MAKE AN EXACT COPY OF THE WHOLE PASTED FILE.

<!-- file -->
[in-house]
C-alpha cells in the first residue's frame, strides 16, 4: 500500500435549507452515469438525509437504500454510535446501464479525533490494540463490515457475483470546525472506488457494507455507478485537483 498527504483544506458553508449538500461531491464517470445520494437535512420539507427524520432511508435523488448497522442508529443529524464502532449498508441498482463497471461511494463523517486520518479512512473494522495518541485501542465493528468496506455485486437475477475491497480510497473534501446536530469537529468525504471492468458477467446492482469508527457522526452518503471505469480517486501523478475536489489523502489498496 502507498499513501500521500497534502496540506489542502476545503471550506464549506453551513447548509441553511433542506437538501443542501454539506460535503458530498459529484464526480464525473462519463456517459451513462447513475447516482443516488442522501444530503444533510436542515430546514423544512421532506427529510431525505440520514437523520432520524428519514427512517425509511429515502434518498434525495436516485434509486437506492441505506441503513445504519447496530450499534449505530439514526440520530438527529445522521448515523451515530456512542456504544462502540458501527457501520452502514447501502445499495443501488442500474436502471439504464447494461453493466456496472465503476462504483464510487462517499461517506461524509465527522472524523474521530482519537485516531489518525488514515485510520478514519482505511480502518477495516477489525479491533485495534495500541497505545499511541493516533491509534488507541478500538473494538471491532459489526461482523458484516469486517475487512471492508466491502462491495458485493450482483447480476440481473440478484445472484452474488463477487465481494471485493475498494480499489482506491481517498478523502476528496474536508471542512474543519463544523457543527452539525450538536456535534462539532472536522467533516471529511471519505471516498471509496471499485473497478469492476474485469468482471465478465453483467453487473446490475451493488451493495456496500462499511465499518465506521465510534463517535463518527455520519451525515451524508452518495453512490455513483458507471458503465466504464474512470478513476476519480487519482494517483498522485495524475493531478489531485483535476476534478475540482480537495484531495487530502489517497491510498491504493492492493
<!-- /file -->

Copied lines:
[in-house]
C-alpha cells in the first residue's frame, strides 16, 4: 500500500435549507452515469438525509437504500454510535446501464479525533490494540463490515457475483470546525472506488457494507455507478485537483 498527504483544506458553508449538500461531491464517470445520494437535512420539507427524520432511508435523488448497522442508529443529524464502532449498508441498482463497471461511494463523517486520518479512512473494522495518541485501542465493528468496506455485486437475477475491497480510497473534501446536530469537529468525504471492468458477467446492482469508527457522526452518503471505469480517486501523478475536489489523502489498496 502507498499513501500521500497534502496540506489542502476545503471550506464549506453551513447548509441553511433542506437538501443542501454539506460535503458530498459529484464526480464525473462519463456517459451513462447513475447516482443516488442522501444530503444533510436542515430546514423544512421532506427529510431525505440520514437523520432520524428519514427512517425509511429515502434518498434525495436516485434509486437506492441505506441503513445504519447496530450499534449505530439514526440520530438527529445522521448515523451515530456512542456504544462502540458501527457501520452502514447501502445499495443501488442500474436502471439504464447494461453493466456496472465503476462504483464510487462517499461517506461524509465527522472524523474521530482519537485516531489518525488514515485510520478514519482505511480502518477495516477489525479491533485495534495500541497505545499511541493516533491509534488507541478500538473494538471491532459489526461482523458484516469486517475487512471492508466491502462491495458485493450482483447480476440481473440478484445472484452474488463477487465481494471485493475498494480499489482506491481517498478523502476528496474536508471542512474543519463544523457543527452539525450538536456535534462539532472536522467533516471529511471519505471516498471509496471499485473497478469492476474485469468482471465478465453483467453487473446490475451493488451493495456496500462499511465499518465506521465510534463517535463518527455520519451525515451524508452518495453512490455513483458507471458503465466504464474512470478513476476519480487519482494517483498522485495524475493531478489531485483535476476534478475540482480537495484531495487530502489517497491510498491504493492492493